Iranian activist Narges Mohammadi became only the 19th woman to win the 122-year-old Nobel Peace Prize on Friday for her campaign against the oppression of women in Iran.
The 51-year-old, who is serving a number of sentences at Tehran's notorious Evin Prison, has been arrested many times in her fight for human rights in the country.
Announcing the award on Friday, Berit Reiss-Andersen, head of the Norwegian Nobel Committee, said the prize was “first and foremost a recognition of the very important work of a whole movement in Iran”, calling Ms Mohammadi “its undisputed leader”.
Who is she?
Born in Zanjan, Iran, Ms Mohammadi studied physics at university and became a professional engineer. She began her career in activism at university, where she wrote articles supporting women’s rights in the student newspaper and was arrested twice during meetings of a political student group.
She later worked as a journalist for several newspapers campaigning for reform and married pro-reform journalist Taghi Rahmani in 1999.
He moved to France, where he still lives with their twin children, in 2012 after serving 14 years in prison.
However, Ms Mohammadi remained in Iran to continue her campaign for human rights.
She has been arrested 13 times, convicted five times and sentenced to a total of 31 years in prison and 154 lashes.
Her latest detention began after she was arrested in 2021 for attending a memorial to a person killed in nationwide protests sparked by an increase in petrol prices.
She is currently serving sentences amounting to about 12 years.
Last month she wrote an opinion piece for The New York Times from behind bars, in which she stated: “What the government may not understand is that the more of us they lock up, the stronger we become.”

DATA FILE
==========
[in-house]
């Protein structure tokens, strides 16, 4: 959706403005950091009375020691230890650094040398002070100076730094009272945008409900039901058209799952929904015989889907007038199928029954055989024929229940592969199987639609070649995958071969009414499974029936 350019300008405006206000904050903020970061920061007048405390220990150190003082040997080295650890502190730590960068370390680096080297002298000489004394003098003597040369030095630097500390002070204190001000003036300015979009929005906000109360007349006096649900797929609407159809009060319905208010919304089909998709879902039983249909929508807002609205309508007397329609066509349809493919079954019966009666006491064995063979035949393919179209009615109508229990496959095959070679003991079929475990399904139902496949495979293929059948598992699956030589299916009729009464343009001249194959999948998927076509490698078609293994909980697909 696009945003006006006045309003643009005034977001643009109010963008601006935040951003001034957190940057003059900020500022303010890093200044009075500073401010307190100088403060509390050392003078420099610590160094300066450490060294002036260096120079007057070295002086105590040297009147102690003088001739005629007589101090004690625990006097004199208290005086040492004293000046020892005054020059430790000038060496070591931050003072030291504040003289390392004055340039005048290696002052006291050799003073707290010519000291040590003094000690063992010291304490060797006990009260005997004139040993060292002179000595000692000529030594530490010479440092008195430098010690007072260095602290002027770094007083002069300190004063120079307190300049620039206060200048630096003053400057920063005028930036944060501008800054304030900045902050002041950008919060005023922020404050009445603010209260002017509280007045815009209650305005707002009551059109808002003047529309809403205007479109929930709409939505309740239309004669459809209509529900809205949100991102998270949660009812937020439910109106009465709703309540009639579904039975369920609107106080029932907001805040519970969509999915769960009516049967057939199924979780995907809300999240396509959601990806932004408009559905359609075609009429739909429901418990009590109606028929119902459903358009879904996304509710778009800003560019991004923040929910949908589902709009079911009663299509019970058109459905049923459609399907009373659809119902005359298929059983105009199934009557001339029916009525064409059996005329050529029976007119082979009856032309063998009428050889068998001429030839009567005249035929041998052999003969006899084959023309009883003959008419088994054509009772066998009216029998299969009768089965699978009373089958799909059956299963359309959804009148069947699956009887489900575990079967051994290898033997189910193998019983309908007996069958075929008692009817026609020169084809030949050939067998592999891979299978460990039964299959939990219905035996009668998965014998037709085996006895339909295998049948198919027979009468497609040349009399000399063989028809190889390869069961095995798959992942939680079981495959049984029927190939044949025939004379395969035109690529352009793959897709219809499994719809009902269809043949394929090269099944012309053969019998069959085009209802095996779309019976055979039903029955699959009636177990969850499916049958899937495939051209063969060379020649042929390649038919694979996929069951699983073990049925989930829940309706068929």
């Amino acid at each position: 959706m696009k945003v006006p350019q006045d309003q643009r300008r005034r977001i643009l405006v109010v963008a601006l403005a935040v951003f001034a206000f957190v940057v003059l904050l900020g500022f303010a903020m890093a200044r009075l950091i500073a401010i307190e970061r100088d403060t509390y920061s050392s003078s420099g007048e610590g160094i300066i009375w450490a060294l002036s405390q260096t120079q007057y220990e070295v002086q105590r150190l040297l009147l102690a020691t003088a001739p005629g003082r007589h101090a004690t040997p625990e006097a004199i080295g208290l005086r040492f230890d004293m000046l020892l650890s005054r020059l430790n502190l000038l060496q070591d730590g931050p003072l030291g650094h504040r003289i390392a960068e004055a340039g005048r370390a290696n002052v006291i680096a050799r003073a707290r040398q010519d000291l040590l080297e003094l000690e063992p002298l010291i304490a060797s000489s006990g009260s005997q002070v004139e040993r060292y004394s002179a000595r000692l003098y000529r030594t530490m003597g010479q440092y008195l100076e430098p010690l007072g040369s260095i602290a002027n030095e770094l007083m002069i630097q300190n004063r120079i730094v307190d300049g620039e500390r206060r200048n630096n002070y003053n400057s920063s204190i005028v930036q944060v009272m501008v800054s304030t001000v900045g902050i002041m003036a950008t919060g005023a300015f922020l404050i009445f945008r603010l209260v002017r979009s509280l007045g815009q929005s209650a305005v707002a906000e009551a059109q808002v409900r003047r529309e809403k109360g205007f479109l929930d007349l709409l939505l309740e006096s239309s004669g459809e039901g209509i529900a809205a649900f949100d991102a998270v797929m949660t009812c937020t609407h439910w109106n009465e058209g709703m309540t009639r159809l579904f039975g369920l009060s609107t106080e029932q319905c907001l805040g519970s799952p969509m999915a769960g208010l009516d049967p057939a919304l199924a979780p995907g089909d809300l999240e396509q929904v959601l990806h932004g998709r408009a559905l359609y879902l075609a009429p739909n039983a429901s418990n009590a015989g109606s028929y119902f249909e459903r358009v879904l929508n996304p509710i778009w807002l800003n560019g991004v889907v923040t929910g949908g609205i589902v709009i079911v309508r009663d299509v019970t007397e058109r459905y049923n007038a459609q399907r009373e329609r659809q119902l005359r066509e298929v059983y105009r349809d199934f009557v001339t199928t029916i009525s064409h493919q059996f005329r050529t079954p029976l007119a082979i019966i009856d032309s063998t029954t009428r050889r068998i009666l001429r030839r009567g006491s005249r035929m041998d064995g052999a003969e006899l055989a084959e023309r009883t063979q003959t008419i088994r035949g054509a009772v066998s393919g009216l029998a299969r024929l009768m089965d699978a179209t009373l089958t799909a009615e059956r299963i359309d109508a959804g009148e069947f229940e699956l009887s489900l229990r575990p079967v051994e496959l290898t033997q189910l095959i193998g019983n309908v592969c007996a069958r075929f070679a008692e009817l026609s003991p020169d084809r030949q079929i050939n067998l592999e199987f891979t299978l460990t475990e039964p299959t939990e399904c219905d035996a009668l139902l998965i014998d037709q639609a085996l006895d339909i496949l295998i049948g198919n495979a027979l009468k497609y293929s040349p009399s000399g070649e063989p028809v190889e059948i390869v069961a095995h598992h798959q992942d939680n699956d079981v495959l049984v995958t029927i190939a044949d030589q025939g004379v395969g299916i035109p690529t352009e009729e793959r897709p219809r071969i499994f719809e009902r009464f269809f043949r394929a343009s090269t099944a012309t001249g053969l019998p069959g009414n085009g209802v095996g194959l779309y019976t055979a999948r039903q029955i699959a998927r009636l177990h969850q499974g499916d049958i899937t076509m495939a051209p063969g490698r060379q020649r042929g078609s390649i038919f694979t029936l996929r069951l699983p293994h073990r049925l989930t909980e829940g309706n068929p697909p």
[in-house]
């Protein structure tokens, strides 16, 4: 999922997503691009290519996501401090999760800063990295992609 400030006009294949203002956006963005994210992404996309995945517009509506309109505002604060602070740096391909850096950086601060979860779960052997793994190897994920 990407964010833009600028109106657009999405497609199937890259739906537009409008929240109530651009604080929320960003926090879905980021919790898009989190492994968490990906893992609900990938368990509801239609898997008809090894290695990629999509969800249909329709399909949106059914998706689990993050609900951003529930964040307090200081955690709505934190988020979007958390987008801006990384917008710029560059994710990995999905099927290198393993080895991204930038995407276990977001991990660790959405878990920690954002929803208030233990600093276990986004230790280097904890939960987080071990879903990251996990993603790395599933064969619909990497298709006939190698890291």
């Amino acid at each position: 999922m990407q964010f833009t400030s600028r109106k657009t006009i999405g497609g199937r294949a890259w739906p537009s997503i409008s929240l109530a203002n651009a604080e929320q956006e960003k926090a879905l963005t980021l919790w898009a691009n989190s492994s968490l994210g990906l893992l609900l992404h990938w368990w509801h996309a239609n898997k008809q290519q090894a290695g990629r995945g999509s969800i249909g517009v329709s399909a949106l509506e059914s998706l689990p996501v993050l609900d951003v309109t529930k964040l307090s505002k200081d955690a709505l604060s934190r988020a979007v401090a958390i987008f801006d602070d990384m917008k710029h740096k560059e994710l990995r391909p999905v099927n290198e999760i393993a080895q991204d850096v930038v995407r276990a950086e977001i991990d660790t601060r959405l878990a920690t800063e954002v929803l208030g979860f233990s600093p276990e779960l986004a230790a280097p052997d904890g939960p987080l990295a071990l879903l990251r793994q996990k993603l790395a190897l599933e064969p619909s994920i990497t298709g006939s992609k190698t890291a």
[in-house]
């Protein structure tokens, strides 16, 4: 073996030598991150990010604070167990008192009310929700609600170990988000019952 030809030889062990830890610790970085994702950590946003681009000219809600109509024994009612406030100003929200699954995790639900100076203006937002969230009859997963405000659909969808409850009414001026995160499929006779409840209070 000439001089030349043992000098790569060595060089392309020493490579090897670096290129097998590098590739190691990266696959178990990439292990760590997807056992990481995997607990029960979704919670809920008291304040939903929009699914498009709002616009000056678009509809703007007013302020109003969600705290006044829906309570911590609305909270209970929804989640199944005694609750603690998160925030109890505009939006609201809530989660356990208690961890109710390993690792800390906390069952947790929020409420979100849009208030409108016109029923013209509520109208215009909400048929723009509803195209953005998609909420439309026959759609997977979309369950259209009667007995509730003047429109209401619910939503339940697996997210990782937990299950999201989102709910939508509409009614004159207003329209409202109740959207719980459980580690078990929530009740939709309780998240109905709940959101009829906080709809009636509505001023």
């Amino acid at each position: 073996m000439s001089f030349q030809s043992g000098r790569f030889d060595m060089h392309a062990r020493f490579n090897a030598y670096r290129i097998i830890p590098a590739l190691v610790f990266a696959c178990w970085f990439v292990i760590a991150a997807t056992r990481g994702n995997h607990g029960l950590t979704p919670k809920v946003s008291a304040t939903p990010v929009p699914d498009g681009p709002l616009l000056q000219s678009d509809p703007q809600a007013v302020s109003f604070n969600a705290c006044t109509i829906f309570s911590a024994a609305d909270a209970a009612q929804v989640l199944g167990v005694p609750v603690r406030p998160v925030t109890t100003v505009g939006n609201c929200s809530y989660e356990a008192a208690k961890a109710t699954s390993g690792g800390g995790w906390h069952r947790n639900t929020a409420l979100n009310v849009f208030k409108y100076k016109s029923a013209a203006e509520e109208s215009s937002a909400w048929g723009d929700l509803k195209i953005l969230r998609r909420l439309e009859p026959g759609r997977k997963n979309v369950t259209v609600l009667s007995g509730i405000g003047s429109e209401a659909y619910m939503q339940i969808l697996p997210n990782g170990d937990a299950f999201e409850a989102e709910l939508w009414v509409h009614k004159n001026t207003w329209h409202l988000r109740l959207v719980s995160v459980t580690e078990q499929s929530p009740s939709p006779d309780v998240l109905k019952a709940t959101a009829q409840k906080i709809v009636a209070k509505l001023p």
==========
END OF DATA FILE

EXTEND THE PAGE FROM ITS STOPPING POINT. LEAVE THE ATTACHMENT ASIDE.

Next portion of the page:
In the article, she writes about learning of the death while she was in prison of 22-year-old Mahsa Amini, who was killed by the country’s morality police last year after being detained for not wearing a headscarf.
“In the women’s ward, we were filled with grief – and rage. We used our short phone calls to collect information.
“At night, we held meetings to exchange the news we’d heard. We were stuck inside, but we did what we could to raise our voices against the regime. Anger reached its peak a few weeks later, when a fire swept through part of Evin on October 15.”
She added: “I have been imprisoned in Evin three times since 2012 for my work as a defender of human rights, but I have never seen as many new admissions to the women’s ward there as in the last five months.”
Before being jailed, Ms Mohammadi was vice president of the banned Defenders of Human Rights Centre in Iran, founded by Shirin Ebadi, to whom she is close.
Ms Mohammadi's husband said the prize will embolden her fight for human rights.
Speaking from his home in Paris on Friday, Mr Rahmani added: “But more importantly, this is in fact a prize for the woman, life and freedom movement.
“This prize is for all the people of Iran, for human rights activists.
“Narges and people like her have chosen this kind of life and, if they are supported, their motivation will increase to pursue their goals.”
Her 16-year-old son, who was at school this morning when it was announced she had won, told The New York Times he had checked his phone under the table in class.
“I couldn’t shout in class, but I was so happy,” he said. “We are afraid for my mom everyday. The Nobel Prize is a sign for her to continue straight on, to not abandon the fight.”
Ms Mohammadi has won many accolades, including the Unesco/Guillermo Cano World Press Freedom Prize in May.
In 2022, she won the Reporters Without Borders’ (RSF) Courage Prize, and in 2018 she was awarded the Andrei Sakharov Prize.